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Interview: France's President François Hollande

IS videos ‘terrorism through images’, Hollande tells RFI

François Hollande faces journalists from RFI, France 24 and TV5 at the Palais de l'Elysée on Thursday evening
François Hollande faces journalists from RFI, France 24 and TV5 at the Palais de l'Elysée on Thursday evening RFI/Pierre Rene Worms

French President François Hollande dubbed the Islamic State (IS) armed group’s propaganda videos “terrorist attacks through images” and insisted that France will continue to clamp down on would-be jihadists in an exclusive interview with RFI and sister stations France24 and TV5.


Commenting on this week’s IS video of three of its fighters burning their French passports and appealing to compatriots to join them, Hollande described the armed Islamists’ propaganda offensive as “a kind of terrorist attack though images”.

The group hopes to “frighten us and attract a certain number of young people to join their dreadful struggle”, Hollande said, and called on people not to be intimidated by its video output.

The French government must continue to strengthen its legal arsenal against Islamist armed groups, citing the recently passed law that aims to prevent aspiring jihadists travelling to Syria and Iraq to join them.

Other questions Hollande commented on included:

  • French hostages: The murderers of Hervé Gourdel, who was killed by IS-linked kidnappers in Algeria last month, must be found and punished, the president said, when asked to comment on Alger’s claim to have killed one of them. “We’re doing all we can” to find Serge Lazarevic, who has been held somewhere in the Sahel for three years, and Niger’s President Mahamadou Issoufou is leading efforts to bring him back.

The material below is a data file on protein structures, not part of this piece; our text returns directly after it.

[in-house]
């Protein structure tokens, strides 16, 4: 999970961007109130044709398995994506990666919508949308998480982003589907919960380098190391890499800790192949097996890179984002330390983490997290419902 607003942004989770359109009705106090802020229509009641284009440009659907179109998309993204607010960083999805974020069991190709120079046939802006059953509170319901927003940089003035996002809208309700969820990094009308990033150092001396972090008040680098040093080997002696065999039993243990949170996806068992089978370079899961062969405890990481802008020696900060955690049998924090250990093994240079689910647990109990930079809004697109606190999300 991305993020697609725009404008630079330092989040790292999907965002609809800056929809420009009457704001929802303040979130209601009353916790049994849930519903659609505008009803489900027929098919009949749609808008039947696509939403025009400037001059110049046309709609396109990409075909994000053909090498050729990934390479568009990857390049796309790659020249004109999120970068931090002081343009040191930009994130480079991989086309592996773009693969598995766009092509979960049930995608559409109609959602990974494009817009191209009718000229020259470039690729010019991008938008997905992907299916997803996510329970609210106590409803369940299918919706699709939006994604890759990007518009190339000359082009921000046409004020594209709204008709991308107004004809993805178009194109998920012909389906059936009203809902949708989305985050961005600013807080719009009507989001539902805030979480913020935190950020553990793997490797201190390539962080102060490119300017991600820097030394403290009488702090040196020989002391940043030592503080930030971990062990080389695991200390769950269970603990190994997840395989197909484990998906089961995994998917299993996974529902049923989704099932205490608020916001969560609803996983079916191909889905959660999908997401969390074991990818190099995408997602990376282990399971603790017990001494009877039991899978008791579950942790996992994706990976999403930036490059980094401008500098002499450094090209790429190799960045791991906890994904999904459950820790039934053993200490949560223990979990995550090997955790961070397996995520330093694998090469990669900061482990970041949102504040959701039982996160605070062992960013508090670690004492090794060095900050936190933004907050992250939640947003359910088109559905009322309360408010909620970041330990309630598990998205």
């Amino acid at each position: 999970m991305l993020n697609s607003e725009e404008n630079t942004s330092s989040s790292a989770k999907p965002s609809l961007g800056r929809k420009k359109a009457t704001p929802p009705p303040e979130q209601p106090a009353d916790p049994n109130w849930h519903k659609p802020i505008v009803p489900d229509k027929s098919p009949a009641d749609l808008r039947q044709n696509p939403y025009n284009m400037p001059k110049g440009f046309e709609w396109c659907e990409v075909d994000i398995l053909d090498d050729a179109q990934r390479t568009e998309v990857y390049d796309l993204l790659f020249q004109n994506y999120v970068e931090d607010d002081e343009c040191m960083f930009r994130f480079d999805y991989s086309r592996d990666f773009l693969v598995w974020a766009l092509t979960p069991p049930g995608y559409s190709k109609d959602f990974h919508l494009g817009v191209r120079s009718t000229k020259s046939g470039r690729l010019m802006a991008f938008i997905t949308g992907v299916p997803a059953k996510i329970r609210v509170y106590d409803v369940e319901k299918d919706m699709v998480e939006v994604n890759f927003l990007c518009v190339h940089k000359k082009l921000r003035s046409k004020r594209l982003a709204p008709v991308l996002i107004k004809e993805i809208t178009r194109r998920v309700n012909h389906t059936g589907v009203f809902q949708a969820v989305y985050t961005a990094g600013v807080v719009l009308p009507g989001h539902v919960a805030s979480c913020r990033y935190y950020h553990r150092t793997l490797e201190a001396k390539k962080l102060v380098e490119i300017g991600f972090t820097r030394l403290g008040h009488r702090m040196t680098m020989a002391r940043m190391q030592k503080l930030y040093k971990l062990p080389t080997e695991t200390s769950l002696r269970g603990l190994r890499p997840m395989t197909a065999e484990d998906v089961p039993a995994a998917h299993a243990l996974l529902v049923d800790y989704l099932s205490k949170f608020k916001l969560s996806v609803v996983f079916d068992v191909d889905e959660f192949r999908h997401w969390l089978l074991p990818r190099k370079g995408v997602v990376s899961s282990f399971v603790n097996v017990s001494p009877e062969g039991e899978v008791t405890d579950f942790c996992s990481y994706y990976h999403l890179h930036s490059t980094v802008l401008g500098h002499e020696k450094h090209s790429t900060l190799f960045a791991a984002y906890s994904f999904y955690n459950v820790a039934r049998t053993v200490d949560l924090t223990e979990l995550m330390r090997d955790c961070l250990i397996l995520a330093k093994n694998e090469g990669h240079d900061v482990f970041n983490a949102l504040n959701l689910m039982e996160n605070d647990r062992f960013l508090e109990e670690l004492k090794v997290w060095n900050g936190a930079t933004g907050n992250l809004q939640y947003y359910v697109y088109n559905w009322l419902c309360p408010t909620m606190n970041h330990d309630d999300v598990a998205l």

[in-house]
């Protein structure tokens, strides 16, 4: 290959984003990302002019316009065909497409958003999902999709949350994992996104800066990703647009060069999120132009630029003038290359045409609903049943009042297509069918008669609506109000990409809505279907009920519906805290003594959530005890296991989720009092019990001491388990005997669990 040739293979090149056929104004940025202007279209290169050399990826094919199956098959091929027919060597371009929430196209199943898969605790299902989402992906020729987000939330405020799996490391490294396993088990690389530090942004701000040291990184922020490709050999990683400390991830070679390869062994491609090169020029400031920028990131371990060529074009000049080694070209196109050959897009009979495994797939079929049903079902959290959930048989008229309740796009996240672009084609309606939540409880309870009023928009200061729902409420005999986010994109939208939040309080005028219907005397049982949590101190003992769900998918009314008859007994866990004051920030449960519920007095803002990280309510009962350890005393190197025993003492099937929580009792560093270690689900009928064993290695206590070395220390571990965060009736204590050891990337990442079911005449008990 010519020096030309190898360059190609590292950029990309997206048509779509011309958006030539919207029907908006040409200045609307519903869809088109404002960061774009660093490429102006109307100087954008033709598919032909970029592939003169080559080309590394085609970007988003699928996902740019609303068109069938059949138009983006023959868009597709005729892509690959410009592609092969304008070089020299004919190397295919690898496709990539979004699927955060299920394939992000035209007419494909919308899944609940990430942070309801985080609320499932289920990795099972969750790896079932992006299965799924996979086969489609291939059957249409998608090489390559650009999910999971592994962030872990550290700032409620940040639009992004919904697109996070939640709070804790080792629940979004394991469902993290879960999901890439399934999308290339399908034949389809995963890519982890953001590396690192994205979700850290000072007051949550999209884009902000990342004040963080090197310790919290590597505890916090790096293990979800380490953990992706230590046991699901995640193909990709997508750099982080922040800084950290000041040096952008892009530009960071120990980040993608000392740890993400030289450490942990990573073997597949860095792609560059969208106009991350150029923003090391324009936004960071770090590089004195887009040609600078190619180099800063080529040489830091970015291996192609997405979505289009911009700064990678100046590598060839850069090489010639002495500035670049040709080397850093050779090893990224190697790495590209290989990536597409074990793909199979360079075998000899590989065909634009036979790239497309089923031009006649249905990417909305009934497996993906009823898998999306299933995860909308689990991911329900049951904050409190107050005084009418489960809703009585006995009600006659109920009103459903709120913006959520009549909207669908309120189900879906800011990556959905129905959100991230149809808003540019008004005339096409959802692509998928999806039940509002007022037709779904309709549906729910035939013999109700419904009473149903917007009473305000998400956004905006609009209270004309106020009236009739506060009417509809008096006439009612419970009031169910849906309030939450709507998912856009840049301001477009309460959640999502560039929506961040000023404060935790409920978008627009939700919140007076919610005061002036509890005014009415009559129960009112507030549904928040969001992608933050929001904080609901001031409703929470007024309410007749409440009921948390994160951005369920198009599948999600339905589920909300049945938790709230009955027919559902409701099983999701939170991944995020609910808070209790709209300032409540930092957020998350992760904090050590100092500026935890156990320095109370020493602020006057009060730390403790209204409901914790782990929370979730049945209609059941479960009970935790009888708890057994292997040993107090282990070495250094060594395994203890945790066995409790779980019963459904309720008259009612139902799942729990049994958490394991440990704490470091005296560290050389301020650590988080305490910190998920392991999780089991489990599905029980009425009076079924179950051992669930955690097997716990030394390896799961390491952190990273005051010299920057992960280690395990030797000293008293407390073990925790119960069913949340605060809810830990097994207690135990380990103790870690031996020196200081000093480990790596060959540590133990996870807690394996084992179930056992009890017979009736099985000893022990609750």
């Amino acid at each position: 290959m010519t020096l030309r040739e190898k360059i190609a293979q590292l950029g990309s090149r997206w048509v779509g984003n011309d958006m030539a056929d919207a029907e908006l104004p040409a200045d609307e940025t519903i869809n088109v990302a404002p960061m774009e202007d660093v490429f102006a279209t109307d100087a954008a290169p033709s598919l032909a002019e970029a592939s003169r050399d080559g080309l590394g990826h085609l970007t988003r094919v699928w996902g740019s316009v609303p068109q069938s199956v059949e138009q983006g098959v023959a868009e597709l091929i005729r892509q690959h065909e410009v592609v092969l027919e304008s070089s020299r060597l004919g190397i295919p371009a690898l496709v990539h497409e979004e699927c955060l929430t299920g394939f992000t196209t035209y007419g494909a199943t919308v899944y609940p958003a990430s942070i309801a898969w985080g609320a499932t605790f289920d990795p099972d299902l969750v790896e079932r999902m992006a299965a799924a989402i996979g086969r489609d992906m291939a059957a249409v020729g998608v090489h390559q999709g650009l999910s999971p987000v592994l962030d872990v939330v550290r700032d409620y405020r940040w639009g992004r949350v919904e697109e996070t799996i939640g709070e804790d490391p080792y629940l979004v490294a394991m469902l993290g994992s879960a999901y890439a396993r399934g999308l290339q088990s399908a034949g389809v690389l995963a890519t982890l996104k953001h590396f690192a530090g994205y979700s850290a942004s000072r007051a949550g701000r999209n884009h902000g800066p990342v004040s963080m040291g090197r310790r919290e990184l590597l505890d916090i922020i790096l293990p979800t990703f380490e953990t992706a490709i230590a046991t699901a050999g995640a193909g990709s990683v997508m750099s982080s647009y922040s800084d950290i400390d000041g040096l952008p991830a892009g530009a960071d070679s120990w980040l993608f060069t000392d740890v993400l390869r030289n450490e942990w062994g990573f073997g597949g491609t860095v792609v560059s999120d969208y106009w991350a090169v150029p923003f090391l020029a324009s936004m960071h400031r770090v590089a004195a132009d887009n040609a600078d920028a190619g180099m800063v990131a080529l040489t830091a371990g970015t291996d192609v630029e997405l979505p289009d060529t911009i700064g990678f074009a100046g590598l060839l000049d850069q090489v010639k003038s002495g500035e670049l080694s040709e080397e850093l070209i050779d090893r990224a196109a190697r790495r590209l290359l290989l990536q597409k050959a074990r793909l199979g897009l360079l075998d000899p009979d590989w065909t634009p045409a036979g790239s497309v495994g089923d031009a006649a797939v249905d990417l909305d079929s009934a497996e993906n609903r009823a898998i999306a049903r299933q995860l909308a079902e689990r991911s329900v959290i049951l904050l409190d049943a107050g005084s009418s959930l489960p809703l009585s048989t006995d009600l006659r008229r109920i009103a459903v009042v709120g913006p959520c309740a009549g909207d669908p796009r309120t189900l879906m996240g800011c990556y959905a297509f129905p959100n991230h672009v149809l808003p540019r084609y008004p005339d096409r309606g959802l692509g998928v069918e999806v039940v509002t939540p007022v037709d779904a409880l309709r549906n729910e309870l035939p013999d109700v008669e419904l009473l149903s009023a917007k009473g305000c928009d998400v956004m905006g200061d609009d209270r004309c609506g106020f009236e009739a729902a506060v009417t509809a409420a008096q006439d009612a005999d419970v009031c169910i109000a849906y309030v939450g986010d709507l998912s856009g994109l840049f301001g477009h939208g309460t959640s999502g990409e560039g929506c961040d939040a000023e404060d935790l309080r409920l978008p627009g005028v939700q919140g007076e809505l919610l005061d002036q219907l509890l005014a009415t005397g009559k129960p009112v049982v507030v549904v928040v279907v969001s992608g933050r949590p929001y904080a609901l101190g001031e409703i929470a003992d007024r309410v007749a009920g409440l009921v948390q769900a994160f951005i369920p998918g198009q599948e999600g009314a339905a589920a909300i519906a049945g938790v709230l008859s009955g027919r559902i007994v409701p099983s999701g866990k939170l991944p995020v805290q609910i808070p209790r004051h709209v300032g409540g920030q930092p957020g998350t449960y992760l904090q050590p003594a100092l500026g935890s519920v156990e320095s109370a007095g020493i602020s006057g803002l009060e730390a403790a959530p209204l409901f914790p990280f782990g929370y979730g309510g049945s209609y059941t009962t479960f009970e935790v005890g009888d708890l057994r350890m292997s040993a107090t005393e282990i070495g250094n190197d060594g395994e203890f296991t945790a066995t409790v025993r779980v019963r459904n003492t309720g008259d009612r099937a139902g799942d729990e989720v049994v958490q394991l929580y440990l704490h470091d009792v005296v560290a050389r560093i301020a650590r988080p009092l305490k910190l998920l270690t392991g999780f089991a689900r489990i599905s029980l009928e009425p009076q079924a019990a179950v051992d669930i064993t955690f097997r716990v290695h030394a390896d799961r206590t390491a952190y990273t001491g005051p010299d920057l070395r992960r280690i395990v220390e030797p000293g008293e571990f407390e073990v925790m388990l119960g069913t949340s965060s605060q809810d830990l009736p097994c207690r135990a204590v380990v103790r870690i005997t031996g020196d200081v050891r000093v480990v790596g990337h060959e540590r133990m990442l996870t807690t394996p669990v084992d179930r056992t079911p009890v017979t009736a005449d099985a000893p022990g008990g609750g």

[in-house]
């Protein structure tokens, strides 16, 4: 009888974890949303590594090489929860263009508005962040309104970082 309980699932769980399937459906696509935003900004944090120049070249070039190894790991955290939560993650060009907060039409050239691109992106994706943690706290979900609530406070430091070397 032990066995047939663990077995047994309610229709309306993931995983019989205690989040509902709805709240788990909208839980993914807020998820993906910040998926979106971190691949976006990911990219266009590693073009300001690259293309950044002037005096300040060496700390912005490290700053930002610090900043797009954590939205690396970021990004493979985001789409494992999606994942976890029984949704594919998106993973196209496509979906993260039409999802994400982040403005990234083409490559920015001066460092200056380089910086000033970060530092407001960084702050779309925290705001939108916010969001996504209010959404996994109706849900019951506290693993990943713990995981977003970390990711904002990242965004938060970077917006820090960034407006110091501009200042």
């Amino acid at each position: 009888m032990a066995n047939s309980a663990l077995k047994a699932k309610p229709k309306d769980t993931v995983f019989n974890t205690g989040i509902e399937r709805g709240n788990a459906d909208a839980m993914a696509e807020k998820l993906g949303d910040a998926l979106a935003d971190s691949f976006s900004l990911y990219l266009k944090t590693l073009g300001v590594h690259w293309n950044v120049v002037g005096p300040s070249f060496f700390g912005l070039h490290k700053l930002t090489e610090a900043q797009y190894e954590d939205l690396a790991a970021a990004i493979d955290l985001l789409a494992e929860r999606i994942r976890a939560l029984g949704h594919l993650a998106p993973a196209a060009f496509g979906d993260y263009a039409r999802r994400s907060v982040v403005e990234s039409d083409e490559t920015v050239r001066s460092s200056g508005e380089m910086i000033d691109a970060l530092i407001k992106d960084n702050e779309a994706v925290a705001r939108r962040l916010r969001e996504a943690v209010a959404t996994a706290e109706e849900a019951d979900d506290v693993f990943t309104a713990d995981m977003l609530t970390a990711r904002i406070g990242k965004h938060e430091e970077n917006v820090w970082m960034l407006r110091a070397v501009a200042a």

• Burkina Faso and democracy in Africa: The ousting of Burkina Faso’s Blaise Compaoré shows that “Africans are attached to democracy and constitutional order” and France was trying to “avoid a bloodbath” in helping him flee the country. France owes a debt to Chad for its help in fighting armed Islamists in Mali and Boko Haram in Nigeria but President Idriss Déby know “we want to see pluralist and democratic elections”.
  • Francophonie: “French is a language that can change a certain number of realities not just for speaking to each other,” Hollande commented ahead of the annual summit of French-speaking countries in Senegal. The organisation brings together a third of the countries in the UN and can take firm action against climate change. One of its members, Canada, which is currently a major polluter, “must realise that it’s not a question of preventing the development of industry but of avoiding catastrophes”. French companies should carry out their training in French.
  • Recognition of Palestine: “There is a motion, I don’t need to comment on it, it’s up to Parliament,” Hollande replied when asked about the National Assembly debate on recognising Palestine as a state. “But there will be a diplomatic inititiative, which France will lead, to revive talks between Israelis and Palestinians.”

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